21

I have a array list (for this example I'm using cell phones). I'm wanting to be able to search for multiple key/value pairs and return it's parent array index.

For example, here is my array:

// $list_of_phones (array)
Array
(
    [0] => Array
        (
            [Manufacturer] => Apple
            [Model] => iPhone 3G 8GB
            [Carrier] => AT&T
        )

    [1] => Array
        (
            [Manufacturer] => Motorola
            [Model] => Droid X2
            [Carrier] => Verizon
        )
)

I'm wanting to be able to do something like the following:

// This is not a real function, just used for example purposes
$phone_id = multi_array_search( array('Manufacturer' => 'Motorola', 'Model' => 'Droid X2'), $list_of_phones );

// $phone_id should return '1', as this is the index of the result.

Any ideas or suggestions on how I can or should do this?

0

7 Answers 7

27

Perhaps this will be useful:

  /**
   * Multi-array search
   *
   * @param array $array
   * @param array $search
   * @return array
   */
  function multi_array_search($array, $search)
  {

    // Create the result array
    $result = array();

    // Iterate over each array element
    foreach ($array as $key => $value)
    {

      // Iterate over each search condition
      foreach ($search as $k => $v)
      {

        // If the array element does not meet the search condition then continue to the next element
        if (!isset($value[$k]) || $value[$k] != $v)
        {
          continue 2;
        }

      }

      // Add the array element's key to the result array
      $result[] = $key;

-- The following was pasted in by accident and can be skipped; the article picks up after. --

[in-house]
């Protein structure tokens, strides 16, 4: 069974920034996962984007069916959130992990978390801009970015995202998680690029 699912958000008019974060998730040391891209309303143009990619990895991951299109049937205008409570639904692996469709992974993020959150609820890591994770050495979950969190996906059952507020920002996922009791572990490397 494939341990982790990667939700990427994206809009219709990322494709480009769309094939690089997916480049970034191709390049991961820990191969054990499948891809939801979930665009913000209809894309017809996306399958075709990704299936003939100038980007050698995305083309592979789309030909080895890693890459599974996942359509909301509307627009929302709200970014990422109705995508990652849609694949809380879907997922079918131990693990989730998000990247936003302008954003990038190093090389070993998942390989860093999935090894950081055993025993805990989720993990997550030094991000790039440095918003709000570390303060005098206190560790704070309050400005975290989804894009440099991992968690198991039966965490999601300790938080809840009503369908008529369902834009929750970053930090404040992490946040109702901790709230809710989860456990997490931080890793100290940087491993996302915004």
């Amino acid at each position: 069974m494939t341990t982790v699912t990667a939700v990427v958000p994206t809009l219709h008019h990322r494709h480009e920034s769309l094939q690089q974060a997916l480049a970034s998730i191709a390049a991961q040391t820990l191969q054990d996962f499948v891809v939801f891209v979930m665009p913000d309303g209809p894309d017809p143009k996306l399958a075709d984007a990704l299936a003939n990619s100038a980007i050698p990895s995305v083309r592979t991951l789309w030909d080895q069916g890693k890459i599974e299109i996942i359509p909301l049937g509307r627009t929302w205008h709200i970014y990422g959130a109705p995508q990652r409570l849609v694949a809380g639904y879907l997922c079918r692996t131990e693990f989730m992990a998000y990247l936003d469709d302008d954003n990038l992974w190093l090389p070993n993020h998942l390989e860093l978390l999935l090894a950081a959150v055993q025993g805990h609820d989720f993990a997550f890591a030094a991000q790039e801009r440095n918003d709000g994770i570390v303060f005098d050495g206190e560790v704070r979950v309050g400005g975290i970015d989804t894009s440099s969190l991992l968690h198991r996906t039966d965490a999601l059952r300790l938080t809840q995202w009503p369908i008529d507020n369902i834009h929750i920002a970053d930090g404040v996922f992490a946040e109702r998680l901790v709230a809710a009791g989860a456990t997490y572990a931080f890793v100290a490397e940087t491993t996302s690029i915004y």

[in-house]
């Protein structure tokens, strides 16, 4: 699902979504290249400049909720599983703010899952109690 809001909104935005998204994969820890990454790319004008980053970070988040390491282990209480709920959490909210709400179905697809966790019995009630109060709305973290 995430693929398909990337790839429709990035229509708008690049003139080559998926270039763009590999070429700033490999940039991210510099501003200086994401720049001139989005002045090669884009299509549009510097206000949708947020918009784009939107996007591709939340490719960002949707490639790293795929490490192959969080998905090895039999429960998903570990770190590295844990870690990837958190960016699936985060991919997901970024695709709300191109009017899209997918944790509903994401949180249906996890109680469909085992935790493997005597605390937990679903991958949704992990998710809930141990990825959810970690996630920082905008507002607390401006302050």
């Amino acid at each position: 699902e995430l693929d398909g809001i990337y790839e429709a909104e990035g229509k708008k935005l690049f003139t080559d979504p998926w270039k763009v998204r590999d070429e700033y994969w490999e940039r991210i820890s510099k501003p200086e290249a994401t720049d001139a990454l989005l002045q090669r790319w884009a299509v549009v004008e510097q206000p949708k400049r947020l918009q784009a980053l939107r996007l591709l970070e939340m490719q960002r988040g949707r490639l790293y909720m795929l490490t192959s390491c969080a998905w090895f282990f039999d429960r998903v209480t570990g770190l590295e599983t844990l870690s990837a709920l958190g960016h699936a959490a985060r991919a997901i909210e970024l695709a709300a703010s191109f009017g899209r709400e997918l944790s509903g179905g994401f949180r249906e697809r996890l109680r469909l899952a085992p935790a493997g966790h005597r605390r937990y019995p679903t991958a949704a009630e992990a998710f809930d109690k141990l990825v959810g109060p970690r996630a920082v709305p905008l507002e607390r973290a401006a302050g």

}

    // Return the result array
    return $result;

  }

  // Output the result
  print_r(multi_array_search($list_of_phones, array()));

  // Array ( [0] => 0 [1] => 1 )

  // Output the result
  print_r(multi_array_search($list_of_phones, array('Manufacturer' => 'Apple')));

  // Array ( [0] => 0 )

  // Output the result
  print_r(multi_array_search($list_of_phones, array('Manufacturer' => 'Apple', 'Model' => 'iPhone 6')));

  // Array ( )

As the output shows, this function will return an array of all keys with elements which meet all the search criteria.

4
  • Nice function, it works as described. The second foreach basically does what array_search does in my rigged bit of code above. Since you're the only real answer so far, and it does work, I'll mark your answer as the accepted one. Thanks for the feedback!
    – Wes Foster
    Commented Dec 19, 2012 at 2:13
  • 1
    array_search isn't exactly the same. It doesn't check the keys, only the values, so it doesn't check to see if the Manufacturer is Apple, only if Apple is in the array somewhere (they might become a carrier at some point).
    – Michael
    Commented Dec 19, 2012 at 9:13
  • 2
    This solution should be accepted. Just one problem: if some arrays contain NULL (for ex.: ['Manufacturer' => 'Motorola', 'Model' => NULL]), condition if (!isset($value[$k]) || $value[$k] != $v) won't trigger. So, I propose to change that condition: if ((!isset($value[$k]) && $value[$k] !== null) || $value[$k] != $v). Commented Nov 15, 2017 at 16:18
  • I never new before now that there was an optional numeric argument for continue. Nice!
    – John Rix
    Commented May 18, 2019 at 23:25
6

I ended up doing the following. It's not pretty, but works very well. For anyone reading, feel free to update with a DRYer answer: